We’re entering the best time of the year to eat sukiyaki. That’s not just because the traditional beef hot pot tastes especially good when the weather is cold, but also because late autumn and winter are the most affordable times to eat it.
Ordinarily, sukiyaki is a premium-priced meal choice. Every year in late autumn, though, a number of budget-friendly restaurant chains in Japan roll out their own suikiyaki sets, with the banners advertising the limited-time options appearing around the time the leaves start to change to their fall colors.
▼ Left to right: sukiyaki posters for Sukiya, Yoshinoya, and Yayoiken
For example, right now you can get a sukiyaki hot pot at beef bowl chain Yoshinoya, rival beef bowl chain Sukiya, and casual Japanese restaurant chain Yayoiken, all for less than 1,000 yen. We wondered, though, which chain’s sukiyaki set gives you the most beef, so to find out we picked up one of each and measured their meat content.
▼ Clockwise from top: Yoshinoya, Sukiya, and Yayoiken, with separate containers for the eggs that come with them.
Once we had their tops off, we grabbed a kitchen scale and a plate to weigh them on. Because this is a serious scientific research project, we wanted to ensure maximum accuracy, so we started by weighing the plate itself, determining its weight to be 8 grams.
First up was Yayoiken’s Sukiyaki Teishoku (sukiyaki set meal), which is priced at 900 yen for takeout. After transferring all of its beef to the plate, the scale read 67 grams, indicating 59 grams of beef.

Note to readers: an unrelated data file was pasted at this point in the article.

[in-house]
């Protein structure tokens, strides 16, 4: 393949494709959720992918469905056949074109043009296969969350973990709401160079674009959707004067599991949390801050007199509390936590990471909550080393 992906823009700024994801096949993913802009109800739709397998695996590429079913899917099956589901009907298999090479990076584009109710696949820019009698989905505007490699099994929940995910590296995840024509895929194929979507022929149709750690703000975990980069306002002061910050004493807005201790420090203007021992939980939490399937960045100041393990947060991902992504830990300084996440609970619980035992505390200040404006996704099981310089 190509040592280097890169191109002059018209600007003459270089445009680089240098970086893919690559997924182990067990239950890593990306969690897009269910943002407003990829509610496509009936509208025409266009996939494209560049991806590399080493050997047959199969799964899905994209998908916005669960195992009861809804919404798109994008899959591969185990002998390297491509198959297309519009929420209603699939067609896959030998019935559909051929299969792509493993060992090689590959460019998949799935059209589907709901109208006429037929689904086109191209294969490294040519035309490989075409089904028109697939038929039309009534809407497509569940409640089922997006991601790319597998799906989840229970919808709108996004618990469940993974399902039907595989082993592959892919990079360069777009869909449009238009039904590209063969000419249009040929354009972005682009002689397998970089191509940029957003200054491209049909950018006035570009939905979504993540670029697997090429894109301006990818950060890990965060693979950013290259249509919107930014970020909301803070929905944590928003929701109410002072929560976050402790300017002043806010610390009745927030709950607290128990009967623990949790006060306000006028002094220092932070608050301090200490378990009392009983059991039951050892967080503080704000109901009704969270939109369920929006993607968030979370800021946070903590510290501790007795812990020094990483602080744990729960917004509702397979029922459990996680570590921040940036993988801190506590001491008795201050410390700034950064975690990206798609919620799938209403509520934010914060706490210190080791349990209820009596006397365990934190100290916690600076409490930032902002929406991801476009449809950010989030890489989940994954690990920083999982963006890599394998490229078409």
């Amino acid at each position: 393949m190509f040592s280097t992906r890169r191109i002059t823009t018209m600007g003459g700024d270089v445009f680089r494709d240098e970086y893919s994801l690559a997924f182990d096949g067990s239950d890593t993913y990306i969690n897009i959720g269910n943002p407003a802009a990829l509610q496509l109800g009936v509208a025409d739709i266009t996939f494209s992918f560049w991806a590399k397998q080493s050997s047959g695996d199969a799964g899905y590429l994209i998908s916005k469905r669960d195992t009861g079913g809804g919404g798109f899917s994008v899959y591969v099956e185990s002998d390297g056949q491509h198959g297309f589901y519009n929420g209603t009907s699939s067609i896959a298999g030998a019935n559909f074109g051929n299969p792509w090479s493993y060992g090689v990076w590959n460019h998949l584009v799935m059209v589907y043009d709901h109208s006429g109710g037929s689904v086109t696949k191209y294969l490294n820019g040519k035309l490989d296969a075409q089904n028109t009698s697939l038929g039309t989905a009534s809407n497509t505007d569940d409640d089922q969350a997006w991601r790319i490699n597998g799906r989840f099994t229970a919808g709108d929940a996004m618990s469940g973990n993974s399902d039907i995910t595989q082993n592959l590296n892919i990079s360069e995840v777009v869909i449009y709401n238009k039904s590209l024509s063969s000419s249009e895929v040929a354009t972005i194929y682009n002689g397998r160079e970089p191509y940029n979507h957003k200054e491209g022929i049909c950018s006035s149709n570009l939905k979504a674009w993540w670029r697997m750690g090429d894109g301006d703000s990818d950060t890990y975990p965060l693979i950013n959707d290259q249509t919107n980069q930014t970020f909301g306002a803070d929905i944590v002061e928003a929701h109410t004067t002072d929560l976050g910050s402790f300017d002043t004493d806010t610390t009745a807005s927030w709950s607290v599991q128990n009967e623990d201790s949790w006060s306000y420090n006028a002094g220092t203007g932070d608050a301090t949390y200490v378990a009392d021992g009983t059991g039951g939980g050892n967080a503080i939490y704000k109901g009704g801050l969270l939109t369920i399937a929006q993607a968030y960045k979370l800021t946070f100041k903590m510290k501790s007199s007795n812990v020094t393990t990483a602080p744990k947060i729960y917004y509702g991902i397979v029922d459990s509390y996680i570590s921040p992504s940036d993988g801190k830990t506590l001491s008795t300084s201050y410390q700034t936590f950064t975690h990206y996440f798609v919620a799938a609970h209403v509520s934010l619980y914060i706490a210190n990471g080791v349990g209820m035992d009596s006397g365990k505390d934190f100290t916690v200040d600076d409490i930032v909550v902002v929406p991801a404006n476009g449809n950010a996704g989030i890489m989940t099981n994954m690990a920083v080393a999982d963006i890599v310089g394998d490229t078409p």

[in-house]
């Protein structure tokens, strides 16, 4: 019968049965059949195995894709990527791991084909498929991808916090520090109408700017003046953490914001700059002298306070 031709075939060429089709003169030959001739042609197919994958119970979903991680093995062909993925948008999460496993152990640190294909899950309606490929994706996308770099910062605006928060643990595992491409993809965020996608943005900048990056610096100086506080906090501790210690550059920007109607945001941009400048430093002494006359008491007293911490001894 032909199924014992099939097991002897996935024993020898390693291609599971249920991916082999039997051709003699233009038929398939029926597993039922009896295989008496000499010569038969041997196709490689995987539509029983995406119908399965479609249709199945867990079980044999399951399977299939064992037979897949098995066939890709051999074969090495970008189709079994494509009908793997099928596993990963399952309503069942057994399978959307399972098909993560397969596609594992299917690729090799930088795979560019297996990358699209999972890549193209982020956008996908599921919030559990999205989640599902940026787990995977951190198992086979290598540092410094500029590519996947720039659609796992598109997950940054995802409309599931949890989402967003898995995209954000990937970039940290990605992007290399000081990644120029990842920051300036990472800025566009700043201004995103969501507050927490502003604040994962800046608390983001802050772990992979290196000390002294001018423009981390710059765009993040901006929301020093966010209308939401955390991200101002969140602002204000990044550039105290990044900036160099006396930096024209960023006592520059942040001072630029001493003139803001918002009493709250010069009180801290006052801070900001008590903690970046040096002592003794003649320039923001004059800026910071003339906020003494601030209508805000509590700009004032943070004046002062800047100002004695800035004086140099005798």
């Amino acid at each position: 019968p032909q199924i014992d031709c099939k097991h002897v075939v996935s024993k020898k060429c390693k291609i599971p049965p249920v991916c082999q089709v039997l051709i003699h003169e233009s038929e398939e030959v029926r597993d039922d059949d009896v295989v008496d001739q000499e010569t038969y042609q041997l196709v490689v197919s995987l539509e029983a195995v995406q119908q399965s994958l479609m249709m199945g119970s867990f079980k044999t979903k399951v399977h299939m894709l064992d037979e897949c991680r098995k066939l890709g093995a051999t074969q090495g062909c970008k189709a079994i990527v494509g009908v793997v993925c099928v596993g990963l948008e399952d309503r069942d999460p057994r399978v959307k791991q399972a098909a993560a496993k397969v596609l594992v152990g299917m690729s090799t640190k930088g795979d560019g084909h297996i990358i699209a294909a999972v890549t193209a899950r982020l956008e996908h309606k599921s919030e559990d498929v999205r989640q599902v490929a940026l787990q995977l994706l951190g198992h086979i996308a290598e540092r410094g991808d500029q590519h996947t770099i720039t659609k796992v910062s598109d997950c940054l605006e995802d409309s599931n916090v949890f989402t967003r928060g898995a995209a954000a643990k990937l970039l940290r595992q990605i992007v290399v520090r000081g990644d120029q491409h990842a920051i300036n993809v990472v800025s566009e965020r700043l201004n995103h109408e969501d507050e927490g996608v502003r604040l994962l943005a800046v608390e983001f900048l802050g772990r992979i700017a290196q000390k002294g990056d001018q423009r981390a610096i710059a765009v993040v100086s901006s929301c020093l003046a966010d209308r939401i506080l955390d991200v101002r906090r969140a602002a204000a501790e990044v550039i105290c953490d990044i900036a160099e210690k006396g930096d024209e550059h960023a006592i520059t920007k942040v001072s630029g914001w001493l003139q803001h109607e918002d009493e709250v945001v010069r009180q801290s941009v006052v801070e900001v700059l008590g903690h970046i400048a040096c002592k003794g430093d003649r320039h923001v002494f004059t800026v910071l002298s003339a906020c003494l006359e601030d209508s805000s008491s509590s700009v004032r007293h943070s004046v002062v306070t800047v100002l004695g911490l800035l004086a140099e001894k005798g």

Next was Sukiya’s 890-yen Gyusuki Nabe Teishoku (beef sukiyaki hot pot set meal), which tipped the scales at a startling 108 indicated grams, meaning 100 grams of beef.
This was such a big difference that we wondered if the number was being inflated by leftover drippings from the Yayoiken weigh-in, since we were using the same plate. But nope, with all of the beef removed, the plate’s weight was still just 8 grams, meaning that any moisture that had accumulated was having a negligible effect.
And last, it was time for Yoshinoya’s Gyusuki Nabezen (beef sukiyaki hot pot meal), 773 yen for takeout, which had 74 grams of beef.
So per order, you’re getting a lot more beef with Sukiya’s sukiyaki, and it’s also the best value in terms of meet-for-monetary outlay.
● Yayoiken: 15.3 yen per gram of beef
● Sukiya: 8.9 yen per gram of beef
● Yoshinoya: 10.4 yen per gram of beef
In terms of beefiness, Sukiya is an even better deal if you’re eating in, since Yayoiken and Yoshinoya charge slightly more for their eat-in sukiyaki set (950 and 787 yen, respectively) while Sukiya’s is the same price regardless of where you’re eating.
Of course, there’s more to sukiyaki than just the beef, and since we had three servings in front of us, we decided to eat them all and compare how they taste. Out of the three, Yayoiken’s broth is the sweetest and Sukiya’s the saltiest, with Yoshinoya somewhere in between. Their noodles are also slightly different. While they’re all udon, Yayoiken’s are chewier than the others’, and Yoshinoya’s have an interesting texture too, by nature of being flatter than udon noodles usually are.
Honestly, there’s not a bad pick in the bunch, but if you want the most meat, Sukiya is the one to go with.
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